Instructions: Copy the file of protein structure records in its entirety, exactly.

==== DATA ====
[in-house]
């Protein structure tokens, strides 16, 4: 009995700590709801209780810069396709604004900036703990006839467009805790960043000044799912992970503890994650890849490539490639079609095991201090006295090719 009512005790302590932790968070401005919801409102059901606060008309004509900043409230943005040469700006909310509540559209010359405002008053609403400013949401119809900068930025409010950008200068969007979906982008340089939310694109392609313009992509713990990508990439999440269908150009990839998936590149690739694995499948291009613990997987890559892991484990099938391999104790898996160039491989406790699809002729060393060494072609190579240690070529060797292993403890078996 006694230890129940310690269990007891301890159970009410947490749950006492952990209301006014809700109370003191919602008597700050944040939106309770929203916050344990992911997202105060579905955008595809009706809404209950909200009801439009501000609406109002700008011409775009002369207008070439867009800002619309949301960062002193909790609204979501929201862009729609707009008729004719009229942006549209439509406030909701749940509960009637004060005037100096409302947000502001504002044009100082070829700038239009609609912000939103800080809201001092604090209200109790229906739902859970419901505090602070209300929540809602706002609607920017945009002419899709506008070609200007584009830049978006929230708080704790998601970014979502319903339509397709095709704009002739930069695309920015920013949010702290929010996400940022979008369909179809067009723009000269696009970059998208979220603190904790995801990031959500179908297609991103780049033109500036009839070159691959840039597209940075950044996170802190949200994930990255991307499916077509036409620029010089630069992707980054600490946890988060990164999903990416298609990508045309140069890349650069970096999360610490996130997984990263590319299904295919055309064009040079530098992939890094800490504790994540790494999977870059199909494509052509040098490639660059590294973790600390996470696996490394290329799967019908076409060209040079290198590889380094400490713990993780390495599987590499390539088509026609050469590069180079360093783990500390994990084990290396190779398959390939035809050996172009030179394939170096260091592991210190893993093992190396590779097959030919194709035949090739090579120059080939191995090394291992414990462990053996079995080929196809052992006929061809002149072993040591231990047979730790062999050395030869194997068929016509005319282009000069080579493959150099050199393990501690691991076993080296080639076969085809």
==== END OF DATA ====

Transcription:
[in-house]
């Protein structure tokens, strides 16, 4: 009995700590709801209780810069396709604004900036703990006839467009805790960043000044799912992970503890994650890849490539490639079609095991201090006295090719 009512005790302590932790968070401005919801409102059901606060008309004509900043409230943005040469700006909310509540559209010359405002008053609403400013949401119809900068930025409010950008200068969007979906982008340089939310694109392609313009992509713990990508990439999440269908150009990839998936590149690739694995499948291009613990997987890559892991484990099938391999104790898996160039491989406790699809002729060393060494072609190579240690070529060797292993403890078996 006694230890129940310690269990007891301890159970009410947490749950006492952990209301006014809700109370003191919602008597700050944040939106309770929203916050344990992911997202105060579905955008595809009706809404209950909200009801439009501000609406109002700008011409775009002369207008070439867009800002619309949301960062002193909790609204979501929201862009729609707009008729004719009229942006549209439509406030909701749940509960009637004060005037100096409302947000502001504002044009100082070829700038239009609609912000939103800080809201001092604090209200109790229906739902859970419901505090602070209300929540809602706002609607920017945009002419899709506008070609200007584009830049978006929230708080704790998601970014979502319903339509397709095709704009002739930069695309920015920013949010702290929010996400940022979008369909179809067009723009000269696009970059998208979220603190904790995801990031959500179908297609991103780049033109500036009839070159691959840039597209940075950044996170802190949200994930990255991307499916077509036409620029010089630069992707980054600490946890988060990164999903990416298609990508045309140069890349650069970096999360610490996130997984990263590319299904295919055309064009040079530098992939890094800490504790994540790494999977870059199909494509052509040098490639660059590294973790600390996470696996490394290329799967019908076409060209040079290198590889380094400490713990993780390495599987590499390539088509026609050469590069180079360093783990500390994990084990290396190779398959390939035809050996172009030179394939170096260091592991210190893993093992190396590779097959030919194709035949090739090579120059080939191995090394291992414990462990053996079995080929196809052992006929061809002149072993040591231990047979730790062999050395030869194997068929016509005319282009000069080579493959150099050199393990501690691991076993080296080639076969085809």